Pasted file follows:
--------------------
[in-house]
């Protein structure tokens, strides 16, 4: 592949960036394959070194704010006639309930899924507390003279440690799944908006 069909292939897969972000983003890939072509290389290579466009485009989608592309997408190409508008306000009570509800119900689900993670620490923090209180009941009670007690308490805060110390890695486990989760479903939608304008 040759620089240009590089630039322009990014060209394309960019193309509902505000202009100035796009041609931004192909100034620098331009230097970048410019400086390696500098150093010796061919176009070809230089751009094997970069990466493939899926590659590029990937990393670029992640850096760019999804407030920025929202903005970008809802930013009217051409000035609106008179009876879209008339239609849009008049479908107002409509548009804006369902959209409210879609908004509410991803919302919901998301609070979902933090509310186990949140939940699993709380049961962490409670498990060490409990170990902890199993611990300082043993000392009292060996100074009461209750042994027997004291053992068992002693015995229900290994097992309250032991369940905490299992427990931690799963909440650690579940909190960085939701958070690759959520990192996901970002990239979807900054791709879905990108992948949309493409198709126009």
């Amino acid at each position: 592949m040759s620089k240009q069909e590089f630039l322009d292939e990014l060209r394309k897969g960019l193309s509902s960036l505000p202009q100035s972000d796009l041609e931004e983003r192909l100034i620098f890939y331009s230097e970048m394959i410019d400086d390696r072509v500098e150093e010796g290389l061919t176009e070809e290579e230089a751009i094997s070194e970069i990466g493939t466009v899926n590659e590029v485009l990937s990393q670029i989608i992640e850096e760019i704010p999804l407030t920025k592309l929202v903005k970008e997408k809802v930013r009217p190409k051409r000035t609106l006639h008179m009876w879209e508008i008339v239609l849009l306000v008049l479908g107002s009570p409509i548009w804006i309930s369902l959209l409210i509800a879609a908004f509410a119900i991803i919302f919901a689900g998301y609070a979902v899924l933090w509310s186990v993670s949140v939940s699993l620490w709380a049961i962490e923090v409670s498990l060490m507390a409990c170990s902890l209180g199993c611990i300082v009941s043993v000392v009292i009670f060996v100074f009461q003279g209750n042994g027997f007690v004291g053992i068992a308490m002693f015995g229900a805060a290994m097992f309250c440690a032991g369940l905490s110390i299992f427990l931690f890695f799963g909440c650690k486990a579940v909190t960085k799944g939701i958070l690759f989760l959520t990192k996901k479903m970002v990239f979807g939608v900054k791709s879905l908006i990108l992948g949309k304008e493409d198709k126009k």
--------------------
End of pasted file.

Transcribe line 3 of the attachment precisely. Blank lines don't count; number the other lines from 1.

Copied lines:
């Amino acid at each position: 592949m040759s620089k240009q069909e590089f630039l322009d292939e990014l060209r394309k897969g960019l193309s509902s960036l505000p202009q100035s972000d796009l041609e931004e983003r192909l100034i620098f890939y331009s230097e970048m394959i410019d400086d390696r072509v500098e150093e010796g290389l061919t176009e070809e290579e230089a751009i094997s070194e970069i990466g493939t466009v899926n590659e590029v485009l990937s990393q670029i989608i992640e850096e760019i704010p999804l407030t920025k592309l929202v903005k970008e997408k809802v930013r009217p190409k051409r000035t609106l006639h008179m009876w879209e508008i008339v239609l849009l306000v008049l479908g107002s009570p409509i548009w804006i309930s369902l959209l409210i509800a879609a908004f509410a119900i991803i919302f919901a689900g998301y609070a979902v899924l933090w509310s186990v993670s949140v939940s699993l620490w709380a049961i962490e923090v409670s498990l060490m507390a409990c170990s902890l209180g199993c611990i300082v009941s043993v000392v009292i009670f060996v100074f009461q003279g209750n042994g027997f007690v004291g053992i068992a308490m002693f015995g229900a805060a290994m097992f309250c440690a032991g369940l905490s110390i299992f427990l931690f890695f799963g909440c650690k486990a579940v909190t960085k799944g939701i958070l690759f989760l959520t990192k996901k479903m970002v990239f979807g939608v900054k791709s879905l908006i990108l992948g949309k304008e493409d198709k126009k």